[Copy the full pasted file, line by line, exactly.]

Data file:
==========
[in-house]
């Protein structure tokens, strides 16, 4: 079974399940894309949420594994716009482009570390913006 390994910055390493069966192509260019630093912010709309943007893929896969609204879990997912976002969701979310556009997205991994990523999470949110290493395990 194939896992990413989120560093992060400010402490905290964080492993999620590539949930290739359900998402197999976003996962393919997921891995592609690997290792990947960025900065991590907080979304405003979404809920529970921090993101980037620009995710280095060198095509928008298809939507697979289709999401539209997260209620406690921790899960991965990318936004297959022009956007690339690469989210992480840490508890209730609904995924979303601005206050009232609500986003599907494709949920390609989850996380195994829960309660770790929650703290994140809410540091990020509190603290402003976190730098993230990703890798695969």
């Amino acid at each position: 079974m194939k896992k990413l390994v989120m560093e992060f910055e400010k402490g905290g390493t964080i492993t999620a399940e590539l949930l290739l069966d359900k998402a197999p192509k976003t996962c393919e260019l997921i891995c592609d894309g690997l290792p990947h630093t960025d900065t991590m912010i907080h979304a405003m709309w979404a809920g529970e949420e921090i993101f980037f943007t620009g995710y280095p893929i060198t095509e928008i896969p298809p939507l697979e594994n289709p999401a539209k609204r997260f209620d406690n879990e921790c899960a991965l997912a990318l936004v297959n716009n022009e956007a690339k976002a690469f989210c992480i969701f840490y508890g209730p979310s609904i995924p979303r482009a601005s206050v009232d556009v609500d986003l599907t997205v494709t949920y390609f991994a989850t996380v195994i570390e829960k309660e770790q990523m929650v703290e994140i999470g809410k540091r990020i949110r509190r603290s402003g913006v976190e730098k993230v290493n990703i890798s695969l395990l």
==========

[in-house]
């Protein structure tokens, strides 16, 4: 079974399940894309949420594994716009482009570390913006 390994910055390493069966192509260019630093912010709309943007893929896969609204879990997912976002969701979310556009997205991994990523999470949110290493395990 194939896992990413989120560093992060400010402490905290964080492993999620590539949930290739359900998402197999976003996962393919997921891995592609690997290792990947960025900065991590907080979304405003979404809920529970921090993101980037620009995710280095060198095509928008298809939507697979289709999401539209997260209620406690921790899960991965990318936004297959022009956007690339690469989210992480840490508890209730609904995924979303601005206050009232609500986003599907494709949920390609989850996380195994829960309660770790929650703290994140809410540091990020509190603290402003976190730098993230990703890798695969």
């Amino acid at each position: 079974m194939k896992k990413l390994v989120m560093e992060f910055e400010k402490g905290g390493t964080i492993t999620a399940e590539l949930l290739l069966d359900k998402a197999p192509k976003t996962c393919e260019l997921i891995c592609d894309g690997l290792p990947h630093t960025d900065t991590m912010i907080h979304a405003m709309w979404a809920g529970e949420e921090i993101f980037f943007t620009g995710y280095p893929i060198t095509e928008i896969p298809p939507l697979e594994n289709p999401a539209k609204r997260f209620d406690n879990e921790c899960a991965l997912a990318l936004v297959n716009n022009e956007a690339k976002a690469f989210c992480i969701f840490y508890g209730p979310s609904i995924p979303r482009a601005s206050v009232d556009v609500d986003l599907t997205v494709t949920y390609f991994a989850t996380v195994i570390e829960k309660e770790q990523m929650v703290e994140i999470g809410k540091r990020i949110r509190r603290s402003g913006v976190e730098k993230v290493n990703i890798s695969l395990l």